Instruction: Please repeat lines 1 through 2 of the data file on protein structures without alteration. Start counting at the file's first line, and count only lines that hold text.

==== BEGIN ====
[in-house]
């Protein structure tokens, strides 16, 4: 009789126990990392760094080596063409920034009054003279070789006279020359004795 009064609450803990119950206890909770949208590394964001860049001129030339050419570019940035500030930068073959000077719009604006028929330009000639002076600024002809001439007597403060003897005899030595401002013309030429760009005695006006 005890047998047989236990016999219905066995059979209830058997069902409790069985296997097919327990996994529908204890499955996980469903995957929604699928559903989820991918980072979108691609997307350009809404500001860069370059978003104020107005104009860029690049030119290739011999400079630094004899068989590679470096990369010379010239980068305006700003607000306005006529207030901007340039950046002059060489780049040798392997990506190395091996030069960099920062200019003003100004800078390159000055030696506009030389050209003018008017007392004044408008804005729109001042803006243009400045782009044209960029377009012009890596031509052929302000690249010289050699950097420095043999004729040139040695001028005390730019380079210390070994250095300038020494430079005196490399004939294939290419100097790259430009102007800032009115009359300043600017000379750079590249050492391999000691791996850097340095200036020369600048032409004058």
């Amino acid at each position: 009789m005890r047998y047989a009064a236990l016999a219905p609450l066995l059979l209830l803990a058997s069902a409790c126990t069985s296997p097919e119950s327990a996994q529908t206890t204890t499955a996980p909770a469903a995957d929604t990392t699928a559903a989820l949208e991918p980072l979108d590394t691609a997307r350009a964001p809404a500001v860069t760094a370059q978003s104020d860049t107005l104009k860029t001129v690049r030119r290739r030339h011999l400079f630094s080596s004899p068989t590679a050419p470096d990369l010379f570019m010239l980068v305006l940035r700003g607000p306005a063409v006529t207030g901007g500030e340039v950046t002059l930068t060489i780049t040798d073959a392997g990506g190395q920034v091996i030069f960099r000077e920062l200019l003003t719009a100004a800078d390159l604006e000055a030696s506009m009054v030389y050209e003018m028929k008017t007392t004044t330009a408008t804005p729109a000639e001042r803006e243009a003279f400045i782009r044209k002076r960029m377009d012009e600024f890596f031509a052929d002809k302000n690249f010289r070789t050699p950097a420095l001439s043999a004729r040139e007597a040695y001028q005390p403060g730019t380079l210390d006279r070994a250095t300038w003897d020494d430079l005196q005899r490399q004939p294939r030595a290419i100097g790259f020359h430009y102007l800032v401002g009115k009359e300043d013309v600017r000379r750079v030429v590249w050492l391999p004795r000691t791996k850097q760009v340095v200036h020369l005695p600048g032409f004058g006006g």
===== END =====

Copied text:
[in-house]
């Protein structure tokens, strides 16, 4: 009789126990990392760094080596063409920034009054003279070789006279020359004795 009064609450803990119950206890909770949208590394964001860049001129030339050419570019940035500030930068073959000077719009604006028929330009000639002076600024002809001439007597403060003897005899030595401002013309030429760009005695006006 005890047998047989236990016999219905066995059979209830058997069902409790069985296997097919327990996994529908204890499955996980469903995957929604699928559903989820991918980072979108691609997307350009809404500001860069370059978003104020107005104009860029690049030119290739011999400079630094004899068989590679470096990369010379010239980068305006700003607000306005006529207030901007340039950046002059060489780049040798392997990506190395091996030069960099920062200019003003100004800078390159000055030696506009030389050209003018008017007392004044408008804005729109001042803006243009400045782009044209960029377009012009890596031509052929302000690249010289050699950097420095043999004729040139040695001028005390730019380079210390070994250095300038020494430079005196490399004939294939290419100097790259430009102007800032009115009359300043600017000379750079590249050492391999000691791996850097340095200036020369600048032409004058």